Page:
- Jul 4, 2008
Terry filters don't protect the MMC though, I thought a primary strike can overvolt your MMC as well?
The same place I got the soft copper tubing at had some 4" pvc pipe (just not on display), so today I snagged two 22" long sections for $10 total. They couldn't cut it squarely though as their saw only cuts up to 3", so only one of the pieces has one square cut on it. I'll have to figure out how to fix the other should I ever need it as a coilform.
Yeah, there's no Home Depot or Lowes or equivalent up here, we have to make due with small businesses tailored to the normal needs of the community, which is mostly farmland. So if farmers or residential contractors don't need it, I can't get it locally.
That being said I have my new coilform and primary materials, and my spool of wire has been shipped. I'm not exactly looking forward to winding 1250-1500 turns by hand with no jig on such a large form, but hey, what can ya do? Lol. I don't have the tools (or money for them) to make a jig nor do I have the space to make it in. I don't even have a work bench, I use a 24" x 18" plastic folding table for all my projects. Sometimes living in an appartment sucks.
I'll worry about upgrading the NST/MMC later on, those are expensive upgrades. For now I have the daunting task of winding a huge (to me) secondary and making a base for the primary.
The MMC usually isn't a problem during a primary strike, due to the configuration of the circuit. The main victim is usually the transformer. MMC protection gap strongly discouraged by the Tesla Coiling community as it puts a great deal of stress on the MMC if it were to fire.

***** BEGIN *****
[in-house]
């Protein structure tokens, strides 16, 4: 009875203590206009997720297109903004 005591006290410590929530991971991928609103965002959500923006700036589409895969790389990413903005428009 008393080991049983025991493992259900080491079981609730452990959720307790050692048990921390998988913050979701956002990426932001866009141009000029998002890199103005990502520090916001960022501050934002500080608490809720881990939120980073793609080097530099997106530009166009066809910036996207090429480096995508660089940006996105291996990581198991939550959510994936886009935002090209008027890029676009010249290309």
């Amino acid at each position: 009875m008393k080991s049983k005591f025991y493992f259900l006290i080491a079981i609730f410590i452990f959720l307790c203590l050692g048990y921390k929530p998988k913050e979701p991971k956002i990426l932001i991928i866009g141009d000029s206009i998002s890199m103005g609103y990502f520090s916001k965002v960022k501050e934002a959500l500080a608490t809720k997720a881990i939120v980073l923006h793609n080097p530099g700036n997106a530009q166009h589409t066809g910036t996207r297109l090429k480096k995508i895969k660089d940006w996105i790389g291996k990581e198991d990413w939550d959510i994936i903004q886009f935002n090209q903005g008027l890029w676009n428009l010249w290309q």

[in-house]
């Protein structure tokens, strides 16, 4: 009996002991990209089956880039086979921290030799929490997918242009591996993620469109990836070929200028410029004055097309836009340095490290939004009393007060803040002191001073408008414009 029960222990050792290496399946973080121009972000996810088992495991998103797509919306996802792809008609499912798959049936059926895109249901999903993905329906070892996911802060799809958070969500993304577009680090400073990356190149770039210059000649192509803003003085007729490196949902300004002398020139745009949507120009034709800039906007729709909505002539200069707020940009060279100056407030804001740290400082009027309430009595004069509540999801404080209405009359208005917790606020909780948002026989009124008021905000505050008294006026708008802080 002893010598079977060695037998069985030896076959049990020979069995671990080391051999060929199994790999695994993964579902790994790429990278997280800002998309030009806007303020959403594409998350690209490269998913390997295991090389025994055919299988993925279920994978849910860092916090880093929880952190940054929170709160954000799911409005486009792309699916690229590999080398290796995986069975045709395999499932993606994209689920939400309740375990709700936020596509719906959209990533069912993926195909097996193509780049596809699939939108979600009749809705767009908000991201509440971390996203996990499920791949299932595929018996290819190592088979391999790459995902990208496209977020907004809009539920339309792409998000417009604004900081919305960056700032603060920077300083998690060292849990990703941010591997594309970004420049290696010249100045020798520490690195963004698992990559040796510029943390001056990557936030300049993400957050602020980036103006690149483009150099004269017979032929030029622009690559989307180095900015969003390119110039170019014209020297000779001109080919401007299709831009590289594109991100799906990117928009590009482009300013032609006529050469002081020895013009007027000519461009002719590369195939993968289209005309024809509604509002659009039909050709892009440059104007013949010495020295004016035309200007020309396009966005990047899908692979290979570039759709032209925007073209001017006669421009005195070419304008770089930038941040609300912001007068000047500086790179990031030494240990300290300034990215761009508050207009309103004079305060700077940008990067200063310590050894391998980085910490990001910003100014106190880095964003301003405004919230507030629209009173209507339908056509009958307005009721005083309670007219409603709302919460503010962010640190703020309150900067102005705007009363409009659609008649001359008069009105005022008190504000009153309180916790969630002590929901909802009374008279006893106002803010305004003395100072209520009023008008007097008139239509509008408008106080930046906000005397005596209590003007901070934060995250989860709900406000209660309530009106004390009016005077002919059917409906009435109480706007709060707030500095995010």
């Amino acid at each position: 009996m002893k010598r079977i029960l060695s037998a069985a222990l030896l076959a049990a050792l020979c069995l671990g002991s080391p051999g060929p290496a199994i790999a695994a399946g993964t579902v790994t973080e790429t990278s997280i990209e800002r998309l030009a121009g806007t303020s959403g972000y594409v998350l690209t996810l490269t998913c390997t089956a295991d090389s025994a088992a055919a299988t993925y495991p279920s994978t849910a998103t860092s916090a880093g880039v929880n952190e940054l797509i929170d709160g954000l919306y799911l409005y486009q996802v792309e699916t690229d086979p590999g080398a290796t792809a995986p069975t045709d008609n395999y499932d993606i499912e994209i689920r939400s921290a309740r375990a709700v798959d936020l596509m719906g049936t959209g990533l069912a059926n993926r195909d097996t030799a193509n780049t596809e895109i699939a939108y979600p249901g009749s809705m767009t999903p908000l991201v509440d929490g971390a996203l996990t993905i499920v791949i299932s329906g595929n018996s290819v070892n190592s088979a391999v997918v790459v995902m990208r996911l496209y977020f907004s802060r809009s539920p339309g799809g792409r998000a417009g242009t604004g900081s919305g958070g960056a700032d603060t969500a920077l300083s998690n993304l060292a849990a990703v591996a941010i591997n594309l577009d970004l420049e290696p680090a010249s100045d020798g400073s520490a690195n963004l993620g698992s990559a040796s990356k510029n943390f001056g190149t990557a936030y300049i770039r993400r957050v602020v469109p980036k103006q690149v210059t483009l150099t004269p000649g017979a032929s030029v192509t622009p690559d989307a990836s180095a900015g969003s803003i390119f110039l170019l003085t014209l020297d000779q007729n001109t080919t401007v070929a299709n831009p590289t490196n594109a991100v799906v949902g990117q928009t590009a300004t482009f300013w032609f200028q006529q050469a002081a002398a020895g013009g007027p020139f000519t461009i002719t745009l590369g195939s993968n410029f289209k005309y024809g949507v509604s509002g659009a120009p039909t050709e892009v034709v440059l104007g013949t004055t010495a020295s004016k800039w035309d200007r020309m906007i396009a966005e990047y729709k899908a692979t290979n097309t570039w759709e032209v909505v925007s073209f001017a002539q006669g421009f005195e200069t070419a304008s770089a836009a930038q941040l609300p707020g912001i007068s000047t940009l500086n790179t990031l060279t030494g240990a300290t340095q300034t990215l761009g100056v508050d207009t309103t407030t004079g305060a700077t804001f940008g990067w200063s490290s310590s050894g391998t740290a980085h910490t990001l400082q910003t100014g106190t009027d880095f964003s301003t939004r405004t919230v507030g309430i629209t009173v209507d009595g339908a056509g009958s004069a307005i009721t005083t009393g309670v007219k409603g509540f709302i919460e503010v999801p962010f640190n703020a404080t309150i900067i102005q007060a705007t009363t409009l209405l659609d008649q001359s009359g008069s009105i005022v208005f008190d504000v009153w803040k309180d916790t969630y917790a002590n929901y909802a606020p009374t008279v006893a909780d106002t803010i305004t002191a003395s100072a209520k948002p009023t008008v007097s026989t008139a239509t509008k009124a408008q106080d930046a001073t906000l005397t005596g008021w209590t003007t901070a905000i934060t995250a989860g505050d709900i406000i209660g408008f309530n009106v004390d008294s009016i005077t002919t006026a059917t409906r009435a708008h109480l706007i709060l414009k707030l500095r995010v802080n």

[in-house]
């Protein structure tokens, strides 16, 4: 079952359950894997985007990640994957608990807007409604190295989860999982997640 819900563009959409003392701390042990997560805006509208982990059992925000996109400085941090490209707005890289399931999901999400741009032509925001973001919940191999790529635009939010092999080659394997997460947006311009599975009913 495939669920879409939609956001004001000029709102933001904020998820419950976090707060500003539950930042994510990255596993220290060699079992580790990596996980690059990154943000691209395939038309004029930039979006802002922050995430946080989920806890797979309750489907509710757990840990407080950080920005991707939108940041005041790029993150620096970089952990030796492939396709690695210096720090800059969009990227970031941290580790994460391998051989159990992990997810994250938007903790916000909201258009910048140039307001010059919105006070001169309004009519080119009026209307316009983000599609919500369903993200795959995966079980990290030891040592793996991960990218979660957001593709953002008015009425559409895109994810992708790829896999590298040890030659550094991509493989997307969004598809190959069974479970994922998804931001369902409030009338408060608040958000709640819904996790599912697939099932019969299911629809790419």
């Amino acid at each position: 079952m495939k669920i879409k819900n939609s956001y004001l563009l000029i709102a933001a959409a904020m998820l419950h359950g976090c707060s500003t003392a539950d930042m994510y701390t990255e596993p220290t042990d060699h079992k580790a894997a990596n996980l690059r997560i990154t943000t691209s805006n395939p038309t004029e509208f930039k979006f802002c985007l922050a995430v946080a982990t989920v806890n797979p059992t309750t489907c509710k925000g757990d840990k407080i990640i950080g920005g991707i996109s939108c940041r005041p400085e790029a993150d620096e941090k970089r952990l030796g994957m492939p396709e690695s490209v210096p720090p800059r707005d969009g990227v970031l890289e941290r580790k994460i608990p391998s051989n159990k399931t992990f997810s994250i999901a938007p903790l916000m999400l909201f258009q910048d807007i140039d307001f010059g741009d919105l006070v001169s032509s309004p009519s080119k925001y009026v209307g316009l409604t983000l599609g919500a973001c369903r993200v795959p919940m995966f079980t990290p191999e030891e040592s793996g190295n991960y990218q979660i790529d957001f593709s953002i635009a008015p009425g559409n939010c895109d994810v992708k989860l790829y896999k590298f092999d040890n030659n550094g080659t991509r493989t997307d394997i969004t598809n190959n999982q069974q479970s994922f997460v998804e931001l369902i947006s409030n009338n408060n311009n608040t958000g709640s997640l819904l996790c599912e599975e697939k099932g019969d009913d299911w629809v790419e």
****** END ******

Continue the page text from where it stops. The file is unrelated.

Quote from Mike Hammer
"Not sure how my name got into this discussion since Ive been
pretty much out of coiling for at least 4 or 5 years.
I still read the mailing list and still have the interest but
just dont have the time or resources anymore. Imagine the surprise
when my name jumps out at me during a quick scan of postings.
Im not sure why this person attached my name to this idea
of protecting a MMC via a spark gap. I was pretty much
out of coiling by the time MMCs became all the rage.
All of my caps were of the poly/foil type. Some flat
plate types and some rolled plate types.
To the best of my recollection I have never advocated placing
a spark gap directly across the primary cap. If such a gap
were to fire it would probably place a great deal of stress
on that cap from the very high currents involved.
I have strongly advocated safety gaps placed directly across
the transformer terminals as a fail safe of last resort as
well as a safety gap place in parallel with the main gap."